Spend Your Time Wisely! by Kevin McManus
First published in Industrial Magazine January 2004
My definition of work is simple – people spending time and money to make money. While that definition does not match the official definition of work that we are taught as fledgling Industrial Engineers (mass moved over a distance) and might make more than a few physicists cringe, it nonetheless represents what I feel work is really all about. By showing up at work each day, each of us spends time and money (capital and non-labor expenses) to make money.
It is for this reason that I feel job design from a macro perspective is one of the most critical processes that an organization has. The degree to which the job design of each position in a given company is implicit versus explicit might range drastically between organizations, but as creatures of habit, we spend our work time in consistent, habitual ways regardless of what our job description says. These behaviors in turn become our ‘real' job designs, whether they match our job descriptions to a significant degree or not.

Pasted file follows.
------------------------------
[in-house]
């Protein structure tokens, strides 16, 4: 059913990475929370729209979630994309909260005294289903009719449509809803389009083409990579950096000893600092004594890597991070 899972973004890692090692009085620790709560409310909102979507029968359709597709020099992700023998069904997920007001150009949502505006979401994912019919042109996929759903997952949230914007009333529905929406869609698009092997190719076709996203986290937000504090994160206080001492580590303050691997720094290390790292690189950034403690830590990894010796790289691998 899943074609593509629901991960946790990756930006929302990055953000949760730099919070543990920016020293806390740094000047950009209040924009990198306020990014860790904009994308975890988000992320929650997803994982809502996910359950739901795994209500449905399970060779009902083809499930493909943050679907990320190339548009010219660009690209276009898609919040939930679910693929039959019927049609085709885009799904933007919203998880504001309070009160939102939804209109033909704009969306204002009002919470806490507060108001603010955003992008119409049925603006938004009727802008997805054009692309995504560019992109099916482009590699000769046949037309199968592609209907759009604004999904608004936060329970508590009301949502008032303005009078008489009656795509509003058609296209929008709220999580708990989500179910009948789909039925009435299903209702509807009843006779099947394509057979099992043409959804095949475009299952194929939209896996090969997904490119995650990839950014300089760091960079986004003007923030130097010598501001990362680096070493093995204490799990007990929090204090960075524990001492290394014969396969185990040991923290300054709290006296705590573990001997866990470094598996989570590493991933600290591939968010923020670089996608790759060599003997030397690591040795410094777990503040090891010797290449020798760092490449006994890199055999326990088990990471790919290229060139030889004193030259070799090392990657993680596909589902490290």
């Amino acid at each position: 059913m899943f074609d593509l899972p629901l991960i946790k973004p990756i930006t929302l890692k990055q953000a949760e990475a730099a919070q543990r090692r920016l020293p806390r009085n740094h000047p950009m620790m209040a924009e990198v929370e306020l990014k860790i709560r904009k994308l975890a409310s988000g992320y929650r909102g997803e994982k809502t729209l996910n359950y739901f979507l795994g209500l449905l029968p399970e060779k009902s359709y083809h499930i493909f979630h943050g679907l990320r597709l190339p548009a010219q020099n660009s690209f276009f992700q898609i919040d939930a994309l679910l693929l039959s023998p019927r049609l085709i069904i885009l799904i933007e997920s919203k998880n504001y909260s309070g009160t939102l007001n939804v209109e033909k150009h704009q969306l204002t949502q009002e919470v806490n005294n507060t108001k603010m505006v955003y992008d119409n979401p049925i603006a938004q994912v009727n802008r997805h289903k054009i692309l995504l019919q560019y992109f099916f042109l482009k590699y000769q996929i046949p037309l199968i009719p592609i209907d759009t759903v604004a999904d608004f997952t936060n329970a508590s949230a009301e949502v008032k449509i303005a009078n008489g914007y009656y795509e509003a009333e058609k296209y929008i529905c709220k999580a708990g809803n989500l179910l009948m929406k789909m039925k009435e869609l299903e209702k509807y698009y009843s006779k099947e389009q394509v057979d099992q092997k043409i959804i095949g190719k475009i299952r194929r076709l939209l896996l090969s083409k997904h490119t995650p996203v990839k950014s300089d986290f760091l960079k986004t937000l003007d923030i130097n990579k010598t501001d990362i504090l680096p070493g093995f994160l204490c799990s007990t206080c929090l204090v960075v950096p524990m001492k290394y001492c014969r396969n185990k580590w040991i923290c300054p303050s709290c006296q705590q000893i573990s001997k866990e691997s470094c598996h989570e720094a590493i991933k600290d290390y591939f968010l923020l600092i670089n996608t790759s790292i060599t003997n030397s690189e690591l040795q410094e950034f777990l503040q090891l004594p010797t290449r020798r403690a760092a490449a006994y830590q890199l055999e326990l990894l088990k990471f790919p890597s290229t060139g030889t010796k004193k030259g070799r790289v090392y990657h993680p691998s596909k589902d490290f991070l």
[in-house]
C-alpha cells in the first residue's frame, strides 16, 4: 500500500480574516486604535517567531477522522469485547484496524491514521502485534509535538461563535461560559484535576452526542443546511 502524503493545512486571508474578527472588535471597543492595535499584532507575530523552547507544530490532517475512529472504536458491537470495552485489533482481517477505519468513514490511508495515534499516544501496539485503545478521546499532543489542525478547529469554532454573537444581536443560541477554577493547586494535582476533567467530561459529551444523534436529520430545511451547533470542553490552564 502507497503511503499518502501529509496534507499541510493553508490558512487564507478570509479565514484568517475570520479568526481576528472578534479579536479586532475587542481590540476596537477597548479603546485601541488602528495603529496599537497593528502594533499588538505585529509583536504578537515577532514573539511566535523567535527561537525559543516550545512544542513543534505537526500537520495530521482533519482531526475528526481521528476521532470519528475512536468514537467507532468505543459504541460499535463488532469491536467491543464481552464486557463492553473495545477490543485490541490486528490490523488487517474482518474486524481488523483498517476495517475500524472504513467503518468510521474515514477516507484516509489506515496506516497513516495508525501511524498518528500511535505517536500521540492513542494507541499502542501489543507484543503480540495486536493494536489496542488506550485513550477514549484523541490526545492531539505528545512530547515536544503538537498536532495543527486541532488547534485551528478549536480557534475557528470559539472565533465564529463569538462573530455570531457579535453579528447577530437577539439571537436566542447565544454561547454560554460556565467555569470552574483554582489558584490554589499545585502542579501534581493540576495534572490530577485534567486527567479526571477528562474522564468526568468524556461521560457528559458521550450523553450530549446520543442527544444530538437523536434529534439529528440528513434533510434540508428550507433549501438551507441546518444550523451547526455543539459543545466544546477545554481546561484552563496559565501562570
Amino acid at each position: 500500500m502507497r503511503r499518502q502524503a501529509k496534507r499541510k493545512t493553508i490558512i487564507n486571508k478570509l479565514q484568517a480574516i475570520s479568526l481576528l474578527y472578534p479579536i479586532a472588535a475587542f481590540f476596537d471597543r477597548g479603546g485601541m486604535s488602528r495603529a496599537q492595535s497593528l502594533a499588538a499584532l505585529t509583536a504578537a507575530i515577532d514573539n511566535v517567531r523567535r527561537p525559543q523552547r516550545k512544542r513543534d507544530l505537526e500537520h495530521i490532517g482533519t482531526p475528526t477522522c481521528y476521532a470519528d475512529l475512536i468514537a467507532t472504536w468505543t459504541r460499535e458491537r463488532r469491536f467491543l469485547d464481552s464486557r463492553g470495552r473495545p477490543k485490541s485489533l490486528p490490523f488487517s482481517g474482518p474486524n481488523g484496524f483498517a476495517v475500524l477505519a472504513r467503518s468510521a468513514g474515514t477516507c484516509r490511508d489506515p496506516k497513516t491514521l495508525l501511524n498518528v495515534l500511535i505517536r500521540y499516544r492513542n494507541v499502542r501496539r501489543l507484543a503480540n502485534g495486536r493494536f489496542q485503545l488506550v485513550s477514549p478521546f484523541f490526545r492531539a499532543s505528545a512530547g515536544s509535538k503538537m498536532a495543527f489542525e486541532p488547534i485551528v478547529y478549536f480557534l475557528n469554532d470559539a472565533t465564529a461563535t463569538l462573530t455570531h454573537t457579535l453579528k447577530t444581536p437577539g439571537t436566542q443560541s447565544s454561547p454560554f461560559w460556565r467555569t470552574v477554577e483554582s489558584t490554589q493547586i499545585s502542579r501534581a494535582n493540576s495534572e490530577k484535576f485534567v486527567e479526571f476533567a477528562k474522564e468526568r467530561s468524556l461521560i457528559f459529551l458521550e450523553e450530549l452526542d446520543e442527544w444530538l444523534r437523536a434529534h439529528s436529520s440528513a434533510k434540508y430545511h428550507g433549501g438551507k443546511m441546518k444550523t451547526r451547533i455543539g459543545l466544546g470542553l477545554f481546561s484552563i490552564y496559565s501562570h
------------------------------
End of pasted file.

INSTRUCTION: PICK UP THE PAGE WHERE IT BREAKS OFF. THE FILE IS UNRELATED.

I believe job descriptions are one of the key tools that help make each employee's (person's) job design more explicit. This is especially true if the job description defines how time should be spent from a percentage of total job time for each key job function. In an integrated company, there is strong correlation between each job description and the company's activity based costing model. I do not feel however that even job descriptions of this nature are complete, as something seems to be missing.
My learnings from serving for seven years as a Baldrige Examiner have led me to conclude that there are really only two key dimensions that should be defined for each position in a given organization. The first dimension represents the degree to which an employee is expected to spend their time working alone versus with other people. The second continuum reflects the amount of time that should be spent working on projects as opposed to processes.
By defining these four percentages for each person's job, and then aggregating those values across a work group, site, or corporation, one can define both their current state of business orientation and possible future states that they might want to strategically move towards. Unfortunately, few organizations view job design from these two perspectives, even though their inclusion and review in our planning efforts alone can have significant effects.